Generally, perfection of security release is the responsibility of the borrower. Where the release forms part of a wider refinancing, the incoming lender or their counsel may. However, wish to have some involvement in the process. Once the lender has signed the security release documentation described above it won’t generally have any further involvement in the release mechanics. Any documents of title (such as title deeds or share certificates) should be returned to the borrower.
Standard security discharges are required to be registered at the Land Register of Scotland (or, for older standard securities, recorded in the General Register of Sasines). This removes the standard security from the property’s title or search sheet. In England, when security over land is released a similar application will need to be made to H.M. Land Registry in order to clear the security from the title.
Re-assignations of assignations in security (or, in England, assignments in security) must be intimated to all relevant third parties. For example, if an assignation or assignment in the security of rental income is released, the tenants of the property must be notified of the release for it to be effective.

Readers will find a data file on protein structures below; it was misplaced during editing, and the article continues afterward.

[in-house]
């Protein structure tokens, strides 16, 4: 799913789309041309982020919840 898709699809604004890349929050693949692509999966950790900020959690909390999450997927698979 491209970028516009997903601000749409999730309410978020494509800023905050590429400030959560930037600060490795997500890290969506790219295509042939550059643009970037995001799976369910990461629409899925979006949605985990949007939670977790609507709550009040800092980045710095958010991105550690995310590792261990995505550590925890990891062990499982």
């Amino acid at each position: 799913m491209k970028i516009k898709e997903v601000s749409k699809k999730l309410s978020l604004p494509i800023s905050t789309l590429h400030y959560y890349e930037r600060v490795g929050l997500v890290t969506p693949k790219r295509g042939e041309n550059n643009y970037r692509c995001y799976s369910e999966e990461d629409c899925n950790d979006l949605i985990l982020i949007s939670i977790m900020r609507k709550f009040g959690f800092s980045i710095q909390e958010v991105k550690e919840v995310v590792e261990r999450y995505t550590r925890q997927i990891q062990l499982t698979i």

For perfected share security, a stock transfer form will be required to transfer ownership of the shares back to the pledgor, and the register of members of the company whose shares were secured will need to be updated to reflect that the security has been released. If, as is common in England, when unperfected share security is taken, the lender has instead simply taken possession of a blank stock transfer form and the original share certificate, then these will need to be returned to the chargor when the security is released.
In both Scotland and England, where security has been registered at Companies House, once released this should be marked as satisfied by submitting a completed form MR04 or MR05 (as applicable).
Closing considerations and timing
If the loan is being redeemed as part of a refinance, it is likely that the incoming lender will wish to approve the release documentation before it is signed. The incoming lender should be engaged early to avoid unnecessary delay to completion. If a security agent or trustee is involved in the release process, the same principle will apply.